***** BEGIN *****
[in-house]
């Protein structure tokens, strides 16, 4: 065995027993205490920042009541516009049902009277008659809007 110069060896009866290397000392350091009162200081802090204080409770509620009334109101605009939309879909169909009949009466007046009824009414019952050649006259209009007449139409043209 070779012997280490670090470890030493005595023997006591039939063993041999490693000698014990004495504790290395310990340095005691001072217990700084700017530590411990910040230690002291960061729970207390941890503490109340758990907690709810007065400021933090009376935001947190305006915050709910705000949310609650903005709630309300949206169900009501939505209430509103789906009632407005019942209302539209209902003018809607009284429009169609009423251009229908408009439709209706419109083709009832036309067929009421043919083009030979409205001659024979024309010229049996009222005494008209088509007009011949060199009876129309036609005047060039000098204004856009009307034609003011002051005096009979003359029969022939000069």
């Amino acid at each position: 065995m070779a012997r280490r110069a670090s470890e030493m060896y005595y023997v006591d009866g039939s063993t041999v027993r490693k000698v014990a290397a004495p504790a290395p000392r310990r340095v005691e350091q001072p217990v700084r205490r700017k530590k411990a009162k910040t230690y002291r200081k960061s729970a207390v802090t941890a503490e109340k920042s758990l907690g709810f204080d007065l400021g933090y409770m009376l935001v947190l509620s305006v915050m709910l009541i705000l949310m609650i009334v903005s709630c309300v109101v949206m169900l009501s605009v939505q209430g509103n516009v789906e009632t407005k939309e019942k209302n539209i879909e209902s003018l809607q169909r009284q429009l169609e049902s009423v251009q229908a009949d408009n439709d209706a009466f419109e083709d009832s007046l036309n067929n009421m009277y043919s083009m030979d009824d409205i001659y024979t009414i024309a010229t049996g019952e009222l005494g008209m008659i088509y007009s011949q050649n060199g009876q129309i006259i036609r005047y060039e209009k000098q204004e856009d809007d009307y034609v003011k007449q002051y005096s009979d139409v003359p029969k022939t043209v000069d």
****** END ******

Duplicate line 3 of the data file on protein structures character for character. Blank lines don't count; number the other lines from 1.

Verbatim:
């Amino acid at each position: 065995m070779a012997r280490r110069a670090s470890e030493m060896y005595y023997v006591d009866g039939s063993t041999v027993r490693k000698v014990a290397a004495p504790a290395p000392r310990r340095v005691e350091q001072p217990v700084r205490r700017k530590k411990a009162k910040t230690y002291r200081k960061s729970a207390v802090t941890a503490e109340k920042s758990l907690g709810f204080d007065l400021g933090y409770m009376l935001v947190l509620s305006v915050m709910l009541i705000l949310m609650i009334v903005s709630c309300v109101v949206m169900l009501s605009v939505q209430g509103n516009v789906e009632t407005k939309e019942k209302n539209i879909e209902s003018l809607q169909r009284q429009l169609e049902s009423v251009q229908a009949d408009n439709d209706a009466f419109e083709d009832s007046l036309n067929n009421m009277y043919s083009m030979d009824d409205i001659y024979t009414i024309a010229t049996g019952e009222l005494g008209m008659i088509y007009s011949q050649n060199g009876q129309i006259i036609r005047y060039e209009k000098q204004e856009d809007d009307y034609v003011k007449q002051y005096s009979d139409v003359p029969k022939t043209v000069d």